The Washington Post gives us an interesting but blurry snapshot of the economy, looking at how the news about manufacturing, which is one of the few sources of real growth, isn’t necessarily all that good. This is the dominant story on page one—welcome placement for such a piece—but it really could have used a few more days of reporting.

The Post reports that while the manufacturing industry is adding jobs for the first time in nearly fifteen years, they aren’t necessarily good jobs.

It goes on the ground in Rust Belt Ohio to look at one factory that’s moved its operations back home from China and is planning to hire 2,500 American workers over the next year and a half. The problem is that those jobs start at McDonald’s wages—$7.50 an hour, or about $15,000 a year. The poverty line is $22,000 for a family of four.

The problem with the story is it’s skimpy on supporting evidence, particularly data. The thesis is that these new manufacturing jobs pay much less than they used to. I don’t doubt that, but surely the Post could have found numbers to back that up. If it couldn’t, it should have explained that. All we get is anecdotal evidence from the small-appliance factory profiled here, plus the well known fact that new hires at the Big Three get half the wage that older workers do.

That’s too bad, because the paper finds a very good anecdote to explain what might be going on. Here it is on why the Ohio company is hiring:

He decided to move manufacturing back from China because it takes two months to get products to market from his factories there. That lag led to supply and inventory headaches for his weather-sensitive products, particularly his signature space heaters. Those problems became less tolerable as his costs for making products in China and shipping them home began to soar.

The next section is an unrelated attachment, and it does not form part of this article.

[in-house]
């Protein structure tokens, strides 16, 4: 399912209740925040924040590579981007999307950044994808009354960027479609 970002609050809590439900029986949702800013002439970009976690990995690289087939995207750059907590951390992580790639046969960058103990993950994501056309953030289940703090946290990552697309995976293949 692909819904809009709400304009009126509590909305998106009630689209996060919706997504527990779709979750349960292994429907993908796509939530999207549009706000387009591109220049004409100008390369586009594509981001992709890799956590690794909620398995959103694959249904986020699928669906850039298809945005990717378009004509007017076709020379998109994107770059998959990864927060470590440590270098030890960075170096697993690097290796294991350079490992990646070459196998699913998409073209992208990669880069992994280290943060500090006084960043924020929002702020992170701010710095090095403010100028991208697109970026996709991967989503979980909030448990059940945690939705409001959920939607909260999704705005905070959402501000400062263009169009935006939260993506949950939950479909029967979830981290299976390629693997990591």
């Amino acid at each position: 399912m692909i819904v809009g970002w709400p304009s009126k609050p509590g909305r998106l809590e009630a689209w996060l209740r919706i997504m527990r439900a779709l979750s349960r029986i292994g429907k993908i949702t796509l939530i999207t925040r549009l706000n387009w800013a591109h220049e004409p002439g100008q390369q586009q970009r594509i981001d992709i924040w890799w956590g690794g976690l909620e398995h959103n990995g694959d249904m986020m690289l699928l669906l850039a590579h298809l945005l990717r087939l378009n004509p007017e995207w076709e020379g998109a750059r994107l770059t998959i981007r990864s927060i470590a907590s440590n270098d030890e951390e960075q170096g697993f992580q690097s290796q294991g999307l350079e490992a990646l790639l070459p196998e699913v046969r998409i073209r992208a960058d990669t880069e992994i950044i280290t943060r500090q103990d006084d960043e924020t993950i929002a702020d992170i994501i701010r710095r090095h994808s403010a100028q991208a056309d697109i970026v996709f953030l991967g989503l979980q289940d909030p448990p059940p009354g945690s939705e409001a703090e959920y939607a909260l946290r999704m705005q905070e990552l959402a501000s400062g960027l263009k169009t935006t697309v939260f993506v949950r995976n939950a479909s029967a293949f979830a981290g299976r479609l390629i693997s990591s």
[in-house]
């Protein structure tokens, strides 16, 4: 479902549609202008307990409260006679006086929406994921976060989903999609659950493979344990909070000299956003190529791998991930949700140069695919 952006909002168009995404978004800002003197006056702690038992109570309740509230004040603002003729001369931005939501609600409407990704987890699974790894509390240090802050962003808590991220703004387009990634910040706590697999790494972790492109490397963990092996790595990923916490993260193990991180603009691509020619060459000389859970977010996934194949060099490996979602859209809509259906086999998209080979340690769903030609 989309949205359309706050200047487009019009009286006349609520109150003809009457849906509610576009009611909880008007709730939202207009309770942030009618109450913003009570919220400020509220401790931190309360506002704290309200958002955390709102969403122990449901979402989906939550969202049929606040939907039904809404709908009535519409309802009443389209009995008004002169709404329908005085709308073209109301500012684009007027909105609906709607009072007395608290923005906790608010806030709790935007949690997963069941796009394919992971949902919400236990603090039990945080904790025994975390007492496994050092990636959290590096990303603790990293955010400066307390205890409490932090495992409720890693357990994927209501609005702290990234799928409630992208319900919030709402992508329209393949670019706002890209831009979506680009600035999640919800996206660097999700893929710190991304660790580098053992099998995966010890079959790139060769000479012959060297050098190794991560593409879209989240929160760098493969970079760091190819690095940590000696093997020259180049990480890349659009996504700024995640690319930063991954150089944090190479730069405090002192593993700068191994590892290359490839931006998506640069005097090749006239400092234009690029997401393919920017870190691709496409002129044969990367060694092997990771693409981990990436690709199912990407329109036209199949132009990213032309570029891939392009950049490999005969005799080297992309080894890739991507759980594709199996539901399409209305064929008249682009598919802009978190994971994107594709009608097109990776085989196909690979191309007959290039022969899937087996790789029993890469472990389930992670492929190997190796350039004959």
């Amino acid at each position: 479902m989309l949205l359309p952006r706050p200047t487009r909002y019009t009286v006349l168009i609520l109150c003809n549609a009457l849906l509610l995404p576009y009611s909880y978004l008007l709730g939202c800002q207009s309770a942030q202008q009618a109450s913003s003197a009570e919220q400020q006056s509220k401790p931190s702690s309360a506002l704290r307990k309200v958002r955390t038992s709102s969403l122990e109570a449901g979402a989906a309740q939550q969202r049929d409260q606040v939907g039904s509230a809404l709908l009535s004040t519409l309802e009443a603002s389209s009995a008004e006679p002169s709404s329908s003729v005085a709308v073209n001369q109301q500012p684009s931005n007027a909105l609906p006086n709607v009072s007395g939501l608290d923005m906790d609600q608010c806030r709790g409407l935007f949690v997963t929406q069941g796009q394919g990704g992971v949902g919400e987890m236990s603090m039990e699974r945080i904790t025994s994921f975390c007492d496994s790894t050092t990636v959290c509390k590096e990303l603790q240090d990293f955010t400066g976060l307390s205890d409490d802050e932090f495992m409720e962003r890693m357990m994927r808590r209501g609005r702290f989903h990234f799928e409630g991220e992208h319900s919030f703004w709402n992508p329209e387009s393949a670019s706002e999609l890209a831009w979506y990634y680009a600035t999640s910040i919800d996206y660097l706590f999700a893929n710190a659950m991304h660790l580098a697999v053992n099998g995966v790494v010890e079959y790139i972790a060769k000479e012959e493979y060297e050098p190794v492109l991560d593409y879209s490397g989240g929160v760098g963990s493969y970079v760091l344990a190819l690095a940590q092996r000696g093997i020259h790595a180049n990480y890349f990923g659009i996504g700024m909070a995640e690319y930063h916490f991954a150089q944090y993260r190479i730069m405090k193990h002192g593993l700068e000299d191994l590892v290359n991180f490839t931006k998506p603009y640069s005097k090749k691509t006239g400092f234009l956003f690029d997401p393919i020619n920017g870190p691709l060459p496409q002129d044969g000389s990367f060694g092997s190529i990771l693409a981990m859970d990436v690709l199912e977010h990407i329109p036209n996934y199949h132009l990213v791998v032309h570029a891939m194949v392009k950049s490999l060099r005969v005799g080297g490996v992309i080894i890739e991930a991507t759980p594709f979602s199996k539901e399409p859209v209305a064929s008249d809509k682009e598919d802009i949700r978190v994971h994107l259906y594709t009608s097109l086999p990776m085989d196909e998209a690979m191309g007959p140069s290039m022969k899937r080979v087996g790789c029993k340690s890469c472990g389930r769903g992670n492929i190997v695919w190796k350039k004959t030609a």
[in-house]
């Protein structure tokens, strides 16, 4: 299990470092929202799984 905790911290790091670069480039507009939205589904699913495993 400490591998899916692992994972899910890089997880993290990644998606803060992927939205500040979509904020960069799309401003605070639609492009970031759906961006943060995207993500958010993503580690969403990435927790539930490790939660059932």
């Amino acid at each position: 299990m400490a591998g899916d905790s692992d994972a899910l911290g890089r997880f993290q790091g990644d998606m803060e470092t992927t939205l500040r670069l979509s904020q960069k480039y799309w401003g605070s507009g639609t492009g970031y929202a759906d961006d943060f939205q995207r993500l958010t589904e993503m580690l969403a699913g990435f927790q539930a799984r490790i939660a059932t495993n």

Once he began making some of the heaters in a temporary facility in North Canton last year, he noticed that they sold 30 percent better than identical ones made in China, simply because of labels identifying them as made in America, he said.

The clincher was when his company was able to re-engineer the space heater so it required fewer man-hours to build. Even with all of that, Suarez said, his production costs are higher here than they would be in China.

The new plant will occupy a building that once housed $20-an-hour Hoover vacuum jobs, which are now in Mexico not paying $20 an hour.

But the Post almost completely ignores big factors here, particularly the state of organized labor. Here’s all we get (besides a boilerplate quote from the AFL-CIO):

But, he added, the pay offered in his non-union shops will be commensurate with the skills workers bring to the assembly line. Anything more, he said, would make his products uncompetitive.

That doesn’t even let us know for sure that the shop the Post is discussing is non-union. What’s going on with these low wages? Isn’t the Rust Belt one of the last bastions of organized labor? Why aren’t these shops organized? What does this say about the power of the unions there? These are big misses.

And the paper skimps on other details here. We’re told what wages are, but we’re not told anything about the benefits workers get. Things like health care coverage are a critical part of overall compensation—some people will work a crappy job just to get it for their family. Not telling us about the benefits means you’re not giving us the whole picture.

This is less problematic, but I also don’t like how the paper quotes the think tanks without noting which way they lean:

“Everybody had written off the manufacturing sector and the Rust Belt, but now the manufacturing sector is the shining star of the U.S. recovery,” said Mark J. Perry, a professor at the University of Michigan at Flint and a visiting scholar at the American Enterprise Institute…

Ryan Chittum is a former Wall Street Journal reporter, and deputy editor of The Audit, CJR's business section. If you see notable business journalism, give him a heads-up at rc2538@columbia.edu.